Exude Success After putting some finishing touches on a art/craft business presentation I realized an overall theme occurring - exude success. Since the economic down turn (and even before that) I have seen countless craft artists get caught up in lively discussions in aisles at shows about the economy and how shows aren't what they used to be. I have noticed more and more craft artists are neglecting how important it is to obtain a "professional" appearance of their booth to attract customers - from new people just getting their feet wet to the seasoned vet who does the same display year after year selling the same thing year after year to boot. Tell me, have you seen those who just look like they threw in the towel before the doors open to the event? Maybe these people fall into a habit of doing Sudoku puzzles, or better yet ready to pounce on the next unsuspecting customer praying this is the person who will buy something expensive. I don't want to burst anyones bubble, but we are in control of our own success when it comes to our own art/craft business. If people are experiencing lulls in sales - of course it could be the economy and many other reasons, however if you are not putting your best foot forward then you are not exuding success. Why Exude Success? When it comes down to it people will buy from those who are successful or appear to be successful. It is almost like a popularity contest without the drama. When you see people in ones booth it is usually because there is something going on there that no one else is offering. Next time you go to a show observe the dynamics of what is going on in each and every booth around you. Notice who has something unique, what makes some displays attract a lot of people while others don't, and what are each booth owners attitude like. It shouldn't take long before you see it - the dividing line - booths with energy and booths without energy. Creating a happy vibe will in fact attract people who then pick up on that positivity which builds and builds where before long one person starts to buy something and the more follow. So, in a sense, if each craft artist would take the time to exude success using their time wisely at shows they too will find sales and others wondering what does he/she have that I don't. How to exude success: 1. Be positive. If your day starts off bad, let it go, take a deep breath, move on. You don't need to be super perky as if you had 5 cups of coffee, but doing something like smiling, WELCOMING people into your booth, offering suggestions or help, all goes a long way in winning a customers confidence and trust. 2. Dress for success. First impressions means the world of difference when it comes to customer shopping. The way you dress directly affects the way people perceive your work. The little things like trimming beards or shave, putting on a bit of make-up can go a long way especially with a great shade of lipstick, and of course dress casually and for comfort all goes a long way. It scares me when I have see some sweaty men putting up a booth and then start selling with major b.o. and sweat stains. I have observed women with the most messiest of hair dos and no make-up complaining about how their sales are so poor OR question "why are so many people trying to barter with me?". 3. Make your booth pop! Are you selling at an art fair or at a flea market? Think of all the things that makes one show more elite than the other and you'll see it is all about the way the art work and craft is displayed and merchandised. Find a happy medium where you don't get people commenting more on how beautiful your booth is than your work. And on the other side of the spectrum that if the booth is too plain where items are just sitting on one table with no style or class you also will loose customers attention. Just think - your booth is much like a mini boutique and when people shop at boutiques and nice retail shops - they want that experience. When store names like a Godiva Chocolates, Crate and Barrel, or The Gap you automatically think about what they sell and how it is presented - the same should go for your work/business. Using good lighting, a styled theme, organized merchandising where your products are on different eye levels and more should be everyone's goal. The one thing that can make or break ones booth is to have it look like all the rest at the show - think about ways to make it memorable and you will surely find buyers verses passersby. 4. Use positive language. I usually get customers and other craft artists, when I do shows, ask, so how are sales today? I usually say "its too early to tell" or "I have made some sales, but I won't know until the end of the day". Whenever someone asks a question they are testing you to see if you are more successful than the others they have encountered that day. If the weather is at least nice (and sales aren't) mention how you can't remember such a good day as today and to thank customers for coming out in such nice or bad weather too - changing a situation to a positive one. If someone shrieks about something they think is over priced, calm the situation and explain what makes the piece unique and why people buy it, never giving into their opinions. Just as there are many situations that could result in negative responses, figure out ways to make a negative situation good. 5. Have realistic expectations. I am referring to setting the the bar too high regarding expectations that could result in loosing focus on the prize. Set simple and realistic goals when doing shows or in handling business decisions. The more you are able to complete simple goals the better you will feel when it comes to your overall businesses success. You can't expect every customer who enters your booth to buy, every show can't be successful (even if past shows were always good), and every show can't always be just right for your product. The sooner people realize nothing in life is guaranteed and each person holds the key to their own success, the more likely you are achieve any goal you have your mind set on. I am a big advocate of good customer service because you want people to have a good time, have a memorable experience to want to come back, don't you? There are so many times I see a snowball effect when one upset customer or artist rants to another thus creating and uninviting aura, an almost a dead zone where no customer would venture into. The sad thing is many don't even notice it happening and blame it on other factors when the most obvious answer is right in front of them - how their inability to exude success hinders their own success. As we move forward in our art/craft show seasons, don't let the economy or other factors greatly affect how your shows will go as you can exude a positive successful business in times of uncertainty. Please think about some of these ideas and try to apply just one to your own craft business. You may be surprised to see that if you do exude success you will find success. Check out more topics like this on my own blog - ! Thanks - Michelle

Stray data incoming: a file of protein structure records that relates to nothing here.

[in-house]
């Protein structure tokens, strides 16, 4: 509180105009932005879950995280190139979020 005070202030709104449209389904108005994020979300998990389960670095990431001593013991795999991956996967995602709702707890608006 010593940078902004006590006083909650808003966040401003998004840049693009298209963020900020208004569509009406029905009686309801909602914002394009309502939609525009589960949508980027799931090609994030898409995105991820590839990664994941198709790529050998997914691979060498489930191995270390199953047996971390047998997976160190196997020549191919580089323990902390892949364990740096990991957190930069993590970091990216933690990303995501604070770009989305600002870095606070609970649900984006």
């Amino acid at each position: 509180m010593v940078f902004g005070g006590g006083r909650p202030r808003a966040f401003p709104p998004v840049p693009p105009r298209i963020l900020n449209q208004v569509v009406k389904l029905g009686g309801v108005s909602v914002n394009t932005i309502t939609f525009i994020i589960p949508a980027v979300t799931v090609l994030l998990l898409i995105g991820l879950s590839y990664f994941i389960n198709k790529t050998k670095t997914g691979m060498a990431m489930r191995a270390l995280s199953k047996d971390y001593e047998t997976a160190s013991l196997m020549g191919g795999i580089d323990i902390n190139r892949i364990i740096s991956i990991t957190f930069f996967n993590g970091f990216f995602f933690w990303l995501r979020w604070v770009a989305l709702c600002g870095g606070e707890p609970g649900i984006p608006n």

Read more…